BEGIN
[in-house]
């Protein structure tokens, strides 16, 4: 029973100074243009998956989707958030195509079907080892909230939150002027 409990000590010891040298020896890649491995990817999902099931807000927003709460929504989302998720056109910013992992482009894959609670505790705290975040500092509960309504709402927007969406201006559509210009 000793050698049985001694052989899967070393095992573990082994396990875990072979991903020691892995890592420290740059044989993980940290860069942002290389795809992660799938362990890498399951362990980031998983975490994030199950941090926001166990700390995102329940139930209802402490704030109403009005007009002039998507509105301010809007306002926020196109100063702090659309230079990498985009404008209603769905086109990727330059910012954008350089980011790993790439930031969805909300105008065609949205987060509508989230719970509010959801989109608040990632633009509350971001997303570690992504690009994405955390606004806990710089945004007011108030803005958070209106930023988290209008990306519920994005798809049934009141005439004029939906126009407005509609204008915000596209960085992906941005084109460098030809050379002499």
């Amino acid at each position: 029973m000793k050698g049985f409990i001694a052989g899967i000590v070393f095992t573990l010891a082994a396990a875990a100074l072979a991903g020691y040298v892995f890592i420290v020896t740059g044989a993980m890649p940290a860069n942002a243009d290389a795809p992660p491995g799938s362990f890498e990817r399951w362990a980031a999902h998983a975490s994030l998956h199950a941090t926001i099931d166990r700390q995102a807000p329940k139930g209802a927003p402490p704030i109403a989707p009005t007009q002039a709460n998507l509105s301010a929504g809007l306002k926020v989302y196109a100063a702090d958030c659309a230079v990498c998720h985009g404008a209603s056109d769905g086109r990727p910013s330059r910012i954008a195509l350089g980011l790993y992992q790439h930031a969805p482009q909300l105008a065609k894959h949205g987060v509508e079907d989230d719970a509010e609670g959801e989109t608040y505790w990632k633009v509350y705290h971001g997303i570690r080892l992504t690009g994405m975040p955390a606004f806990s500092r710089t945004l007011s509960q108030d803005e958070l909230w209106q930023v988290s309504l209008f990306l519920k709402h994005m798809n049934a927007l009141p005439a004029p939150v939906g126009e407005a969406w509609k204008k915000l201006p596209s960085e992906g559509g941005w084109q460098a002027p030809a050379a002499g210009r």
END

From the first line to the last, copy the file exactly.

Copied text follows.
[in-house]
């Protein structure tokens, strides 16, 4: 029973100074243009998956989707958030195509079907080892909230939150002027 409990000590010891040298020896890649491995990817999902099931807000927003709460929504989302998720056109910013992992482009894959609670505790705290975040500092509960309504709402927007969406201006559509210009 000793050698049985001694052989899967070393095992573990082994396990875990072979991903020691892995890592420290740059044989993980940290860069942002290389795809992660799938362990890498399951362990980031998983975490994030199950941090926001166990700390995102329940139930209802402490704030109403009005007009002039998507509105301010809007306002926020196109100063702090659309230079990498985009404008209603769905086109990727330059910012954008350089980011790993790439930031969805909300105008065609949205987060509508989230719970509010959801989109608040990632633009509350971001997303570690992504690009994405955390606004806990710089945004007011108030803005958070209106930023988290209008990306519920994005798809049934009141005439004029939906126009407005509609204008915000596209960085992906941005084109460098030809050379002499």
């Amino acid at each position: 029973m000793k050698g049985f409990i001694a052989g899967i000590v070393f095992t573990l010891a082994a396990a875990a100074l072979a991903g020691y040298v892995f890592i420290v020896t740059g044989a993980m890649p940290a860069n942002a243009d290389a795809p992660p491995g799938s362990f890498e990817r399951w362990a980031a999902h998983a975490s994030l998956h199950a941090t926001i099931d166990r700390q995102a807000p329940k139930g209802a927003p402490p704030i109403a989707p009005t007009q002039a709460n998507l509105s301010a929504g809007l306002k926020v989302y196109a100063a702090d958030c659309a230079v990498c998720h985009g404008a209603s056109d769905g086109r990727p910013s330059r910012i954008a195509l350089g980011l790993y992992q790439h930031a969805p482009q909300l105008a065609k894959h949205g987060v509508e079907d989230d719970a509010e609670g959801e989109t608040y505790w990632k633009v509350y705290h971001g997303i570690r080892l992504t690009g994405m975040p955390a606004f806990s500092r710089t945004l007011s509960q108030d803005e958070l909230w209106q930023v988290s309504l209008f990306l519920k709402h994005m798809n049934a927007l009141p005439a004029p939150v939906g126009e407005a969406w509609k204008k915000l201006p596209s960085e992906g559509g941005w084109q460098a002027p030809a050379a002499g210009r």